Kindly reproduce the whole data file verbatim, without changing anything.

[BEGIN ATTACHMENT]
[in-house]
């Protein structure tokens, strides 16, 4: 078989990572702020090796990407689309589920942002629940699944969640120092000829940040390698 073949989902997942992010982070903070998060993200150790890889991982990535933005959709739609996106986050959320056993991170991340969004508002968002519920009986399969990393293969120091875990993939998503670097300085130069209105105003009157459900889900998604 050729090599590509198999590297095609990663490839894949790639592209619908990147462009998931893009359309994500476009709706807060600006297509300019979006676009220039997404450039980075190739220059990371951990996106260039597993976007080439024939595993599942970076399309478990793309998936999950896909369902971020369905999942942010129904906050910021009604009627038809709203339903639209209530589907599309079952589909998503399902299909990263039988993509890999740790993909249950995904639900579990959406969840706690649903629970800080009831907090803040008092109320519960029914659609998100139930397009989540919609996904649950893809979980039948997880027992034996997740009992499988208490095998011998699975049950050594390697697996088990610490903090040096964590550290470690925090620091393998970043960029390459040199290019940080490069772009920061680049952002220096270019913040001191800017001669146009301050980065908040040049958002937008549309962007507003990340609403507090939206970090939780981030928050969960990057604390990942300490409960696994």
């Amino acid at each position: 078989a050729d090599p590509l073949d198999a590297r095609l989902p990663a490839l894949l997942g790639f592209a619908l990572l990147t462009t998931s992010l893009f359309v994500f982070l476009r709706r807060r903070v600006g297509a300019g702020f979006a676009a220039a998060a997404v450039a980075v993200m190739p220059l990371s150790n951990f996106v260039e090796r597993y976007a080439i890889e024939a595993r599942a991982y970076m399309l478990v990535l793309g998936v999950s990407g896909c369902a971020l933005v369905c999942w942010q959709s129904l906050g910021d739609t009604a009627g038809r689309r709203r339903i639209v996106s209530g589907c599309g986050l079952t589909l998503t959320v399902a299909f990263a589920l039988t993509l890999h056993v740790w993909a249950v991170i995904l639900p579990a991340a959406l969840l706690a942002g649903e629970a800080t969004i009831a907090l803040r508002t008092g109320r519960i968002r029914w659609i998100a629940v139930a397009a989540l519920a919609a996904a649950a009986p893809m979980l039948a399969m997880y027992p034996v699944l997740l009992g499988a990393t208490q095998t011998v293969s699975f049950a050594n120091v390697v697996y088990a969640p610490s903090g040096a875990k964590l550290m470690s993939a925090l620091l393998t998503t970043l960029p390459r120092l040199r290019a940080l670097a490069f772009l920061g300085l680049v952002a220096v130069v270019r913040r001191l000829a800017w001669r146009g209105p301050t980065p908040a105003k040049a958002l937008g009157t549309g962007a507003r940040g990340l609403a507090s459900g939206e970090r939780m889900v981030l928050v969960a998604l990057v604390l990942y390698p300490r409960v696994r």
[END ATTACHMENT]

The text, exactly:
[in-house]
């Protein structure tokens, strides 16, 4: 078989990572702020090796990407689309589920942002629940699944969640120092000829940040390698 073949989902997942992010982070903070998060993200150790890889991982990535933005959709739609996106986050959320056993991170991340969004508002968002519920009986399969990393293969120091875990993939998503670097300085130069209105105003009157459900889900998604 050729090599590509198999590297095609990663490839894949790639592209619908990147462009998931893009359309994500476009709706807060600006297509300019979006676009220039997404450039980075190739220059990371951990996106260039597993976007080439024939595993599942970076399309478990793309998936999950896909369902971020369905999942942010129904906050910021009604009627038809709203339903639209209530589907599309079952589909998503399902299909990263039988993509890999740790993909249950995904639900579990959406969840706690649903629970800080009831907090803040008092109320519960029914659609998100139930397009989540919609996904649950893809979980039948997880027992034996997740009992499988208490095998011998699975049950050594390697697996088990610490903090040096964590550290470690925090620091393998970043960029390459040199290019940080490069772009920061680049952002220096270019913040001191800017001669146009301050980065908040040049958002937008549309962007507003990340609403507090939206970090939780981030928050969960990057604390990942300490409960696994």
């Amino acid at each position: 078989a050729d090599p590509l073949d198999a590297r095609l989902p990663a490839l894949l997942g790639f592209a619908l990572l990147t462009t998931s992010l893009f359309v994500f982070l476009r709706r807060r903070v600006g297509a300019g702020f979006a676009a220039a998060a997404v450039a980075v993200m190739p220059l990371s150790n951990f996106v260039e090796r597993y976007a080439i890889e024939a595993r599942a991982y970076m399309l478990v990535l793309g998936v999950s990407g896909c369902a971020l933005v369905c999942w942010q959709s129904l906050g910021d739609t009604a009627g038809r689309r709203r339903i639209v996106s209530g589907c599309g986050l079952t589909l998503t959320v399902a299909f990263a589920l039988t993509l890999h056993v740790w993909a249950v991170i995904l639900p579990a991340a959406l969840l706690a942002g649903e629970a800080t969004i009831a907090l803040r508002t008092g109320r519960i968002r029914w659609i998100a629940v139930a397009a989540l519920a919609a996904a649950a009986p893809m979980l039948a399969m997880y027992p034996v699944l997740l009992g499988a990393t208490q095998t011998v293969s699975f049950a050594n120091v390697v697996y088990a969640p610490s903090g040096a875990k964590l550290m470690s993939a925090l620091l393998t998503t970043l960029p390459r120092l040199r290019a940080l670097a490069f772009l920061g300085l680049v952002a220096v130069v270019r913040r001191l000829a800017w001669r146009g209105p301050t980065p908040a105003k040049a958002l937008g009157t549309g962007a507003r940040g990340l609403a507090s459900g939206e970090r939780m889900v981030l928050v969960a998604l990057v604390l990942y390698p300490r409960v696994r």